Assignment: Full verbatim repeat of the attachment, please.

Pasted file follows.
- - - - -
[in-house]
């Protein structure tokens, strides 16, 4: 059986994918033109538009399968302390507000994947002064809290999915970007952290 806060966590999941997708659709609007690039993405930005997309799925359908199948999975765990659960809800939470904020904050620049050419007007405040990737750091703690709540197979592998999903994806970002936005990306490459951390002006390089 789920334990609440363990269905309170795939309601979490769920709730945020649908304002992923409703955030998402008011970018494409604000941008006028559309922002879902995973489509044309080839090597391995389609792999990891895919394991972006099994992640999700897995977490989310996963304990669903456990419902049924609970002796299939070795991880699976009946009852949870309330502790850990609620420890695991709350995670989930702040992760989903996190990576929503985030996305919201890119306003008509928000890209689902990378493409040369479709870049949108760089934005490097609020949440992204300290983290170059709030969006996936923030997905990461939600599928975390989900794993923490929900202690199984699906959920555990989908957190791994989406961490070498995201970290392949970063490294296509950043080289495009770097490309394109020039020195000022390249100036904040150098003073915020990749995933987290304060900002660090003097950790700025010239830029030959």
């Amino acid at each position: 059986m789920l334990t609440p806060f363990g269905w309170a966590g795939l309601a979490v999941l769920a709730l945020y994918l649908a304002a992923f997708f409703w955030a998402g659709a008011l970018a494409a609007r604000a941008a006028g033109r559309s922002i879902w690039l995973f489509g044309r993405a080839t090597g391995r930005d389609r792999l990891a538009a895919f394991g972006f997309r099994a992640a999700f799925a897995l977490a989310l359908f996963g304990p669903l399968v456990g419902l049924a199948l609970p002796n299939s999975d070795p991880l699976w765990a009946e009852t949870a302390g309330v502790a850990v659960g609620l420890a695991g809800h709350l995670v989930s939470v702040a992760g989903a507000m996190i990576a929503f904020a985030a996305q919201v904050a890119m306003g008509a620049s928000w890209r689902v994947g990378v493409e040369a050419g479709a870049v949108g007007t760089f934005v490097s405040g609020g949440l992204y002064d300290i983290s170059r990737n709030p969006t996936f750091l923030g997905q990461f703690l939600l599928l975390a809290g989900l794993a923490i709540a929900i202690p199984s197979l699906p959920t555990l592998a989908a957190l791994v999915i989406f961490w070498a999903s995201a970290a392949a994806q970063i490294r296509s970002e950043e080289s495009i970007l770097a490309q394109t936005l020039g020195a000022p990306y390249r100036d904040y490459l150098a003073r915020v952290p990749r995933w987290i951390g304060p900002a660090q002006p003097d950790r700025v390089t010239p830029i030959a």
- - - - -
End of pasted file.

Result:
[in-house]
């Protein structure tokens, strides 16, 4: 059986994918033109538009399968302390507000994947002064809290999915970007952290 806060966590999941997708659709609007690039993405930005997309799925359908199948999975765990659960809800939470904020904050620049050419007007405040990737750091703690709540197979592998999903994806970002936005990306490459951390002006390089 789920334990609440363990269905309170795939309601979490769920709730945020649908304002992923409703955030998402008011970018494409604000941008006028559309922002879902995973489509044309080839090597391995389609792999990891895919394991972006099994992640999700897995977490989310996963304990669903456990419902049924609970002796299939070795991880699976009946009852949870309330502790850990609620420890695991709350995670989930702040992760989903996190990576929503985030996305919201890119306003008509928000890209689902990378493409040369479709870049949108760089934005490097609020949440992204300290983290170059709030969006996936923030997905990461939600599928975390989900794993923490929900202690199984699906959920555990989908957190791994989406961490070498995201970290392949970063490294296509950043080289495009770097490309394109020039020195000022390249100036904040150098003073915020990749995933987290304060900002660090003097950790700025010239830029030959």
């Amino acid at each position: 059986m789920l334990t609440p806060f363990g269905w309170a966590g795939l309601a979490v999941l769920a709730l945020y994918l649908a304002a992923f997708f409703w955030a998402g659709a008011l970018a494409a609007r604000a941008a006028g033109r559309s922002i879902w690039l995973f489509g044309r993405a080839t090597g391995r930005d389609r792999l990891a538009a895919f394991g972006f997309r099994a992640a999700f799925a897995l977490a989310l359908f996963g304990p669903l399968v456990g419902l049924a199948l609970p002796n299939s999975d070795p991880l699976w765990a009946e009852t949870a302390g309330v502790a850990v659960g609620l420890a695991g809800h709350l995670v989930s939470v702040a992760g989903a507000m996190i990576a929503f904020a985030a996305q919201v904050a890119m306003g008509a620049s928000w890209r689902v994947g990378v493409e040369a050419g479709a870049v949108g007007t760089f934005v490097s405040g609020g949440l992204y002064d300290i983290s170059r990737n709030p969006t996936f750091l923030g997905q990461f703690l939600l599928l975390a809290g989900l794993a923490i709540a929900i202690p199984s197979l699906p959920t555990l592998a989908a957190l791994v999915i989406f961490w070498a999903s995201a970290a392949a994806q970063i490294r296509s970002e950043e080289s495009i970007l770097a490309q394109t936005l020039g020195a000022p990306y390249r100036d904040y490459l150098a003073r915020v952290p990749r995933w987290i951390g304060p900002a660090q002006p003097d950790r700025v390089t010239p830029i030959a």